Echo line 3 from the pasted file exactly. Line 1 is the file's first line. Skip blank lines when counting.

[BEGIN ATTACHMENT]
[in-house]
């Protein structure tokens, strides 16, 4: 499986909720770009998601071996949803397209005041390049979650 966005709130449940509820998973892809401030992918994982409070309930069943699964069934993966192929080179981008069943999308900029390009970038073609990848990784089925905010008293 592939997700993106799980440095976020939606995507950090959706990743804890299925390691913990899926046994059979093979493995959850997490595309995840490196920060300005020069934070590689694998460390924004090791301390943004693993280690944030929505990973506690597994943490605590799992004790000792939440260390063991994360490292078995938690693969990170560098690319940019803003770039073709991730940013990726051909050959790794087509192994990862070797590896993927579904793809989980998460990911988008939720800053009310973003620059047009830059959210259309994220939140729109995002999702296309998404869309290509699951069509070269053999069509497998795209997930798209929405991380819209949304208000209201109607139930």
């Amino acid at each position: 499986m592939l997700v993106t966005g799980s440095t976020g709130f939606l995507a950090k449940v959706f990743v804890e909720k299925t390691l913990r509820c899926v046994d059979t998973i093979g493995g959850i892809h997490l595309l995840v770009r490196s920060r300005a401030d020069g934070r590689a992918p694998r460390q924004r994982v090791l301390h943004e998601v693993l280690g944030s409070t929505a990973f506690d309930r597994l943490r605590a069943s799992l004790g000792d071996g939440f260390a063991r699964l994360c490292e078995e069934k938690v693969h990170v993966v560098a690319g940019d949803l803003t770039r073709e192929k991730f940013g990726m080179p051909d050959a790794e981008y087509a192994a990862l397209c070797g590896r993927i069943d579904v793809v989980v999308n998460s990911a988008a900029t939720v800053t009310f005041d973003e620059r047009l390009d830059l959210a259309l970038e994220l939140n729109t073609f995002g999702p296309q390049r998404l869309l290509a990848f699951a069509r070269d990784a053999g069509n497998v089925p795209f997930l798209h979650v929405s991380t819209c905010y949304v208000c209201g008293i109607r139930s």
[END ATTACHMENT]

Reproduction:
């Amino acid at each position: 499986m592939l997700v993106t966005g799980s440095t976020g709130f939606l995507a950090k449940v959706f990743v804890e909720k299925t390691l913990r509820c899926v046994d059979t998973i093979g493995g959850i892809h997490l595309l995840v770009r490196s920060r300005a401030d020069g934070r590689a992918p694998r460390q924004r994982v090791l301390h943004e998601v693993l280690g944030s409070t929505a990973f506690d309930r597994l943490r605590a069943s799992l004790g000792d071996g939440f260390a063991r699964l994360c490292e078995e069934k938690v693969h990170v993966v560098a690319g940019d949803l803003t770039r073709e192929k991730f940013g990726m080179p051909d050959a790794e981008y087509a192994a990862l397209c070797g590896r993927i069943d579904v793809v989980v999308n998460s990911a988008a900029t939720v800053t009310f005041d973003e620059r047009l390009d830059l959210a259309l970038e994220l939140n729109t073609f995002g999702p296309q390049r998404l869309l290509a990848f699951a069509r070269d990784a053999g069509n497998v089925p795209f997930l798209h979650v929405s991380t819209c905010y949304v208000c209201g008293i109607r139930s």